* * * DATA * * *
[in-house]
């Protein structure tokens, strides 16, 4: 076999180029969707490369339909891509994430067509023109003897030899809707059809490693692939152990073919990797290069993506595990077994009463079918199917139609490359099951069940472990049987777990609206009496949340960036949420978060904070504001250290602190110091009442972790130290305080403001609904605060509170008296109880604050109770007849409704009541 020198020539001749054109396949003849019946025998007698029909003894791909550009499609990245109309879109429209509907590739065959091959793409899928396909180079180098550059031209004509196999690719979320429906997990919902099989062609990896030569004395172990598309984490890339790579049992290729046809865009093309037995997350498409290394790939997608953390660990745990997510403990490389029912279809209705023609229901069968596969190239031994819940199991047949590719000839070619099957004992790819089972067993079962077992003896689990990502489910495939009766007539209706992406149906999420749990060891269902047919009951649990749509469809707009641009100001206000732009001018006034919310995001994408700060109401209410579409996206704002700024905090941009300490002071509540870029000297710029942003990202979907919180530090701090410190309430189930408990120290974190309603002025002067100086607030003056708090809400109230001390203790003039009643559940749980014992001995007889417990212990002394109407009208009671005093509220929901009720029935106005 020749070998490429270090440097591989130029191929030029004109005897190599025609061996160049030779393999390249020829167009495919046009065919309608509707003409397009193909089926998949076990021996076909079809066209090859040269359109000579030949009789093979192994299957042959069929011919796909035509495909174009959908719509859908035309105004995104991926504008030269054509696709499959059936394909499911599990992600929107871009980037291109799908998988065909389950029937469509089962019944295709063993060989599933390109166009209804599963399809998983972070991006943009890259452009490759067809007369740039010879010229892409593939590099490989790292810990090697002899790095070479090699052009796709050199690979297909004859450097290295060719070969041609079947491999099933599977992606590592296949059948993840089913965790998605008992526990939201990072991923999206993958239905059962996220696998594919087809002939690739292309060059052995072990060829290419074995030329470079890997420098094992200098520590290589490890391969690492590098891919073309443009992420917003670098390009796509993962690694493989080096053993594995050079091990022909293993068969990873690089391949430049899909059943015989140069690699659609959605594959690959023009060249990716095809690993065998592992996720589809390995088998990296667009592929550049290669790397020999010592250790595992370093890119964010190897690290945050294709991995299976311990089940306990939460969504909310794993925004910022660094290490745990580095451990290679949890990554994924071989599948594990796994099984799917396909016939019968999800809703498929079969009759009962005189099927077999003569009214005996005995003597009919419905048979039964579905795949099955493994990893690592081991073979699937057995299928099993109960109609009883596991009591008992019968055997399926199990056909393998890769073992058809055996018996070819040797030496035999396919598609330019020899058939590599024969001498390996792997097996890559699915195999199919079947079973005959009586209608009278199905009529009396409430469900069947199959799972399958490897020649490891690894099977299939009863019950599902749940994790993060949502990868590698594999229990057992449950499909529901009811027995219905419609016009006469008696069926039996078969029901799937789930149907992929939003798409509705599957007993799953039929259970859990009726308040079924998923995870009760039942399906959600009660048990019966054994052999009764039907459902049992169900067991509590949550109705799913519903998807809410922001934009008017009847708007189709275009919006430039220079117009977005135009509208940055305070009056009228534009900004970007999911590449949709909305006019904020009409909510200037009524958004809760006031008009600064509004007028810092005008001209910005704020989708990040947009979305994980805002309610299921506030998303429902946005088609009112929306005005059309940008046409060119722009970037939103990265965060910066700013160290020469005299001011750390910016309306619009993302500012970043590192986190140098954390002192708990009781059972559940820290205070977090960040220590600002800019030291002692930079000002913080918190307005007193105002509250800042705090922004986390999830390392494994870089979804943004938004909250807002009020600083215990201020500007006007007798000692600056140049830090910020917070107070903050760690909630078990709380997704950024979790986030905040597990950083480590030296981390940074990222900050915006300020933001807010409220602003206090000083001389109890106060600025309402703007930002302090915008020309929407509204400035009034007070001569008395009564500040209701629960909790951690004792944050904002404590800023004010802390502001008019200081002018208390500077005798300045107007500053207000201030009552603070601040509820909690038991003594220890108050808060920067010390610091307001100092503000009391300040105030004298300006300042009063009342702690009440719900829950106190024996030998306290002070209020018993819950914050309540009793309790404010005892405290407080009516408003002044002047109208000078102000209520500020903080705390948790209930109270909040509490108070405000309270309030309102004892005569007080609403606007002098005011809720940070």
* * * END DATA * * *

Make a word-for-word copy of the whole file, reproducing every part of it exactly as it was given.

[in-house]
């Protein structure tokens, strides 16, 4: 076999180029969707490369339909891509994430067509023109003897030899809707059809490693692939152990073919990797290069993506595990077994009463079918199917139609490359099951069940472990049987777990609206009496949340960036949420978060904070504001250290602190110091009442972790130290305080403001609904605060509170008296109880604050109770007849409704009541 020198020539001749054109396949003849019946025998007698029909003894791909550009499609990245109309879109429209509907590739065959091959793409899928396909180079180098550059031209004509196999690719979320429906997990919902099989062609990896030569004395172990598309984490890339790579049992290729046809865009093309037995997350498409290394790939997608953390660990745990997510403990490389029912279809209705023609229901069968596969190239031994819940199991047949590719000839070619099957004992790819089972067993079962077992003896689990990502489910495939009766007539209706992406149906999420749990060891269902047919009951649990749509469809707009641009100001206000732009001018006034919310995001994408700060109401209410579409996206704002700024905090941009300490002071509540870029000297710029942003990202979907919180530090701090410190309430189930408990120290974190309603002025002067100086607030003056708090809400109230001390203790003039009643559940749980014992001995007889417990212990002394109407009208009671005093509220929901009720029935106005 020749070998490429270090440097591989130029191929030029004109005897190599025609061996160049030779393999390249020829167009495919046009065919309608509707003409397009193909089926998949076990021996076909079809066209090859040269359109000579030949009789093979192994299957042959069929011919796909035509495909174009959908719509859908035309105004995104991926504008030269054509696709499959059936394909499911599990992600929107871009980037291109799908998988065909389950029937469509089962019944295709063993060989599933390109166009209804599963399809998983972070991006943009890259452009490759067809007369740039010879010229892409593939590099490989790292810990090697002899790095070479090699052009796709050199690979297909004859450097290295060719070969041609079947491999099933599977992606590592296949059948993840089913965790998605008992526990939201990072991923999206993958239905059962996220696998594919087809002939690739292309060059052995072990060829290419074995030329470079890997420098094992200098520590290589490890391969690492590098891919073309443009992420917003670098390009796509993962690694493989080096053993594995050079091990022909293993068969990873690089391949430049899909059943015989140069690699659609959605594959690959023009060249990716095809690993065998592992996720589809390995088998990296667009592929550049290669790397020999010592250790595992370093890119964010190897690290945050294709991995299976311990089940306990939460969504909310794993925004910022660094290490745990580095451990290679949890990554994924071989599948594990796994099984799917396909016939019968999800809703498929079969009759009962005189099927077999003569009214005996005995003597009919419905048979039964579905795949099955493994990893690592081991073979699937057995299928099993109960109609009883596991009591008992019968055997399926199990056909393998890769073992058809055996018996070819040797030496035999396919598609330019020899058939590599024969001498390996792997097996890559699915195999199919079947079973005959009586209608009278199905009529009396409430469900069947199959799972399958490897020649490891690894099977299939009863019950599902749940994790993060949502990868590698594999229990057992449950499909529901009811027995219905419609016009006469008696069926039996078969029901799937789930149907992929939003798409509705599957007993799953039929259970859990009726308040079924998923995870009760039942399906959600009660048990019966054994052999009764039907459902049992169900067991509590949550109705799913519903998807809410922001934009008017009847708007189709275009919006430039220079117009977005135009509208940055305070009056009228534009900004970007999911590449949709909305006019904020009409909510200037009524958004809760006031008009600064509004007028810092005008001209910005704020989708990040947009979305994980805002309610299921506030998303429902946005088609009112929306005005059309940008046409060119722009970037939103990265965060910066700013160290020469005299001011750390910016309306619009993302500012970043590192986190140098954390002192708990009781059972559940820290205070977090960040220590600002800019030291002692930079000002913080918190307005007193105002509250800042705090922004986390999830390392494994870089979804943004938004909250807002009020600083215990201020500007006007007798000692600056140049830090910020917070107070903050760690909630078990709380997704950024979790986030905040597990950083480590030296981390940074990222900050915006300020933001807010409220602003206090000083001389109890106060600025309402703007930002302090915008020309929407509204400035009034007070001569008395009564500040209701629960909790951690004792944050904002404590800023004010802390502001008019200081002018208390500077005798300045107007500053207000201030009552603070601040509820909690038991003594220890108050808060920067010390610091307001100092503000009391300040105030004298300006300042009063009342702690009440719900829950106190024996030998306290002070209020018993819950914050309540009793309790404010005892405290407080009516408003002044002047109208000078102000209520500020903080705390948790209930109270909040509490108070405000309270309030309102004892005569007080609403606007002098005011809720940070």